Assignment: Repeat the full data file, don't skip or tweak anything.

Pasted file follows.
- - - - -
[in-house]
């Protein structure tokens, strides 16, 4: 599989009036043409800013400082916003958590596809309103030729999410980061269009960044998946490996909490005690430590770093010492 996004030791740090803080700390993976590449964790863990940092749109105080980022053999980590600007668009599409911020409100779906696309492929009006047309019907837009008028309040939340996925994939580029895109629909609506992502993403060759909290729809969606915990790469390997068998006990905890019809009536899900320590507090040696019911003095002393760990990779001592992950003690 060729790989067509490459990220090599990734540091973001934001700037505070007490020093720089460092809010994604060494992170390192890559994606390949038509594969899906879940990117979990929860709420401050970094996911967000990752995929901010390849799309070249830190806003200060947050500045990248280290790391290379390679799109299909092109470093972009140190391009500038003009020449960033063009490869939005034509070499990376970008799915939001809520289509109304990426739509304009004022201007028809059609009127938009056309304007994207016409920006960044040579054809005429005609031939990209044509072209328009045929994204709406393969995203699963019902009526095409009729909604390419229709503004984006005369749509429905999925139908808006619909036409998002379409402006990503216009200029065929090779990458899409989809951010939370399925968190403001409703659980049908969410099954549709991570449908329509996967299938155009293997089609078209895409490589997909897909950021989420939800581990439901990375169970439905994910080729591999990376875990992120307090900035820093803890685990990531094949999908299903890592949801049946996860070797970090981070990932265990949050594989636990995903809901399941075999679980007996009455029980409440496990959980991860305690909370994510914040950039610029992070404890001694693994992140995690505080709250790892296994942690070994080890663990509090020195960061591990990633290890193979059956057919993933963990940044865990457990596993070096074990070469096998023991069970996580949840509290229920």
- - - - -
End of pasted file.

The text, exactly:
[in-house]
């Protein structure tokens, strides 16, 4: 599989009036043409800013400082916003958590596809309103030729999410980061269009960044998946490996909490005690430590770093010492 996004030791740090803080700390993976590449964790863990940092749109105080980022053999980590600007668009599409911020409100779906696309492929009006047309019907837009008028309040939340996925994939580029895109629909609506992502993403060759909290729809969606915990790469390997068998006990905890019809009536899900320590507090040696019911003095002393760990990779001592992950003690 060729790989067509490459990220090599990734540091973001934001700037505070007490020093720089460092809010994604060494992170390192890559994606390949038509594969899906879940990117979990929860709420401050970094996911967000990752995929901010390849799309070249830190806003200060947050500045990248280290790391290379390679799109299909092109470093972009140190391009500038003009020449960033063009490869939005034509070499990376970008799915939001809520289509109304990426739509304009004022201007028809059609009127938009056309304007994207016409920006960044040579054809005429005609031939990209044509072209328009045929994204709406393969995203699963019902009526095409009729909604390419229709503004984006005369749509429905999925139908808006619909036409998002379409402006990503216009200029065929090779990458899409989809951010939370399925968190403001409703659980049908969410099954549709991570449908329509996967299938155009293997089609078209895409490589997909897909950021989420939800581990439901990375169970439905994910080729591999990376875990992120307090900035820093803890685990990531094949999908299903890592949801049946996860070797970090981070990932265990949050594989636990995903809901399941075999679980007996009455029980409440496990959980991860305690909370994510914040950039610029992070404890001694693994992140995690505080709250790892296994942690070994080890663990509090020195960061591990990633290890193979059956057919993933963990940044865990457990596993070096074990070469096998023991069970996580949840509290229920």